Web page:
What Is a Vintage Year?

The term "vintage year" refers to the milestone year in which the first influx of investment capital is delivered to a project or company. This marks the moment when capital is committed by a venture capital fund, a private equity fund or a combination of sources. Investors may cite the vintage year in order to gauge a potential return on investment (ROI).

The vintage year of a private equity fund effectively launches the clock of the 10-year typical lifespan of most term PE funds.

Understanding Vintage Years

A vintage year that occurs at the peak or bottom of a business cycle may affect the later returns on the initial investment, as the company may have been overvalued or undervalued at the time. The vintage year provides information regarding the first moment a small business receives substantial investment capital, from one or multiple interests.

Vintage Years for Comparison

By observing the trends among other companies with the same vintage year, an overall pattern may emerge, that can be used to potentially identify economic trends at a particular point in time. If certain vintage years perform better than others, these data help investors predict the performance of other companies with identical vintage years, like those other success stories.

For example, 2014 is considered a strong vintage year with respect to crowdfunding platforms such as GoFundMe. Businesses launched through this type of infrastructure, during that time period, have shown strong growth characteristics, as a whole. Since that time, the regulatory climate regarding crowdfunding efforts has tightened, which has only served to further legitimize this activity, suggesting sustained future growth of companies, that were birthed in this manner.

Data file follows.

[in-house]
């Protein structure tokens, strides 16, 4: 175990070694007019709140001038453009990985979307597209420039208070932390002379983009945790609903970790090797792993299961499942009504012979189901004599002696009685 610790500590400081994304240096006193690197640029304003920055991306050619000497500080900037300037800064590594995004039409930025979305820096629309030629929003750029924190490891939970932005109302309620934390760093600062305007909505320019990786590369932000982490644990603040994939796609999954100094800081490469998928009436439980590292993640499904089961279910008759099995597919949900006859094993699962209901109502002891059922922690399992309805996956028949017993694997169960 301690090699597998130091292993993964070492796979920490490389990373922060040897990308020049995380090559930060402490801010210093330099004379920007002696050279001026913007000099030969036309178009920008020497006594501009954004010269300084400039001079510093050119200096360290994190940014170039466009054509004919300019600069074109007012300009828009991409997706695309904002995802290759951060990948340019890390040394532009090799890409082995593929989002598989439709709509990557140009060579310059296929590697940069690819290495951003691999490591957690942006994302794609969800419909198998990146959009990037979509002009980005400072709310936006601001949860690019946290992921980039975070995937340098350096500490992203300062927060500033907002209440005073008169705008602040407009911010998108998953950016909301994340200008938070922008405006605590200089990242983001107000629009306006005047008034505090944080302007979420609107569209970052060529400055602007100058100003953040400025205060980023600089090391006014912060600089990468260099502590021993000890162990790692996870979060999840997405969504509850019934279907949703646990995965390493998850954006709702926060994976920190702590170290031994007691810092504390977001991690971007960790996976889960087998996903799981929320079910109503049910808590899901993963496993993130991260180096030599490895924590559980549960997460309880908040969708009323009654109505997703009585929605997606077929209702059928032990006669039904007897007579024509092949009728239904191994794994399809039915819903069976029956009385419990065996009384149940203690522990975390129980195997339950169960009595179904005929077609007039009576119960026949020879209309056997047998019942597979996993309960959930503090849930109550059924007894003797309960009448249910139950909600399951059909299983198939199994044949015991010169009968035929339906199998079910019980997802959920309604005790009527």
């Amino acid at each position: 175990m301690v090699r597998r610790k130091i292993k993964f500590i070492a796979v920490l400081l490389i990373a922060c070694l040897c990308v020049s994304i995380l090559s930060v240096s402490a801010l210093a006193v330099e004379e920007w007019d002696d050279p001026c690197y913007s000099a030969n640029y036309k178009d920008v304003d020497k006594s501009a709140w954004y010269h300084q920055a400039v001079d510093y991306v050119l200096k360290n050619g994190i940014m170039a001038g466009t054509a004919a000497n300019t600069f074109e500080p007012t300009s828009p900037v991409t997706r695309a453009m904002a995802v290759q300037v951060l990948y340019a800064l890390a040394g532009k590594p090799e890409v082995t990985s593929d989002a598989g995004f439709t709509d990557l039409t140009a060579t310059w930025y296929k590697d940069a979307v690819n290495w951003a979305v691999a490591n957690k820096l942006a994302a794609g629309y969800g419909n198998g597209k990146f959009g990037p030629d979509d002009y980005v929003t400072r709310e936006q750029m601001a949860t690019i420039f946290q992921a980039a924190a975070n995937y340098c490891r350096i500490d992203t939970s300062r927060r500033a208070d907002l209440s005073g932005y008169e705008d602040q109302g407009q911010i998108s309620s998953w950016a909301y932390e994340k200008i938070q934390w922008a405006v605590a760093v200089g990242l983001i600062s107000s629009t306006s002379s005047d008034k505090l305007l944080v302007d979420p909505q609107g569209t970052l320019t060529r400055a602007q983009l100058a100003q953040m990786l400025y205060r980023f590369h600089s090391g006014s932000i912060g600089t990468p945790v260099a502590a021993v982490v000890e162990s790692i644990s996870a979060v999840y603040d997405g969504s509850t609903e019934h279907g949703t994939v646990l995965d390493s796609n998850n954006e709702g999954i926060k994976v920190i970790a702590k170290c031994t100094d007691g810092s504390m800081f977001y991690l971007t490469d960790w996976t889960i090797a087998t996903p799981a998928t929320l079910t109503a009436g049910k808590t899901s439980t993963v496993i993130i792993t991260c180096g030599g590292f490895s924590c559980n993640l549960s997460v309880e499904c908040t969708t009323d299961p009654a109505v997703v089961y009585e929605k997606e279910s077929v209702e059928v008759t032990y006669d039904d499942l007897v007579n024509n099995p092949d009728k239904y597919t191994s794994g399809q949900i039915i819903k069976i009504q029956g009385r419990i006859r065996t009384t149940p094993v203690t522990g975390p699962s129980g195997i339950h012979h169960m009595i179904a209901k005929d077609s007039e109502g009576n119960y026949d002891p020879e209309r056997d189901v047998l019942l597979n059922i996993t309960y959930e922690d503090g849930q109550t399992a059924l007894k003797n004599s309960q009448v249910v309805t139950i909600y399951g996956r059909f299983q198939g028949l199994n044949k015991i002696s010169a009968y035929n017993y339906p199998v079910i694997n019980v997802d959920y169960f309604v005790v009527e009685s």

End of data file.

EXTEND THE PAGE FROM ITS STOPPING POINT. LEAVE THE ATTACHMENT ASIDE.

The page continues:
Impact of Business Cycles

Most businesses experience economic shifts as a regular part of doing business. This can include seasonal fluctuations experienced by certain business, such as the increase in retail sales during the holiday season or an increase in lawn care product sales in warmer months, as well as other cycles based on the occurrence of certain events, such as major product releases.

The business cycle widely believed to systematically progress through the following four phases:

  1. Upturn
  2. Peak
  3. Decline 
  4. Recovery

During the upturn and up to the peak, the value of the company is seen to increase. During the decline and until the start of recovery, the value of that company is considered to be falling.

Key Takeaways

  • A vintage year is the milestone year in which the first significant influx of investment capital is delivered to a project or company.
  • During a vintage year, capital may be committed by a venture capital fund, a private equity fund, an individual investor, or a combination of sources.
  • The values of companies with common vintage years, may grow or decline as a group.

The point in the cycle in which the business resided in during the vintage year may skew the appearance of the company’s true value, leaving room for analysis prior to making investment decisions. During peaks in the market, new companies are more likely to be overvalued, based on the current economic outlook. This increases the expectations on an investment's return, due to the fact that larger sums of money are initially contributed.

Inversely, companies are typically undervalued during low points in the market, because less capital is initially contributed, therefore these companies or projects have less pressure to generate substantial returns.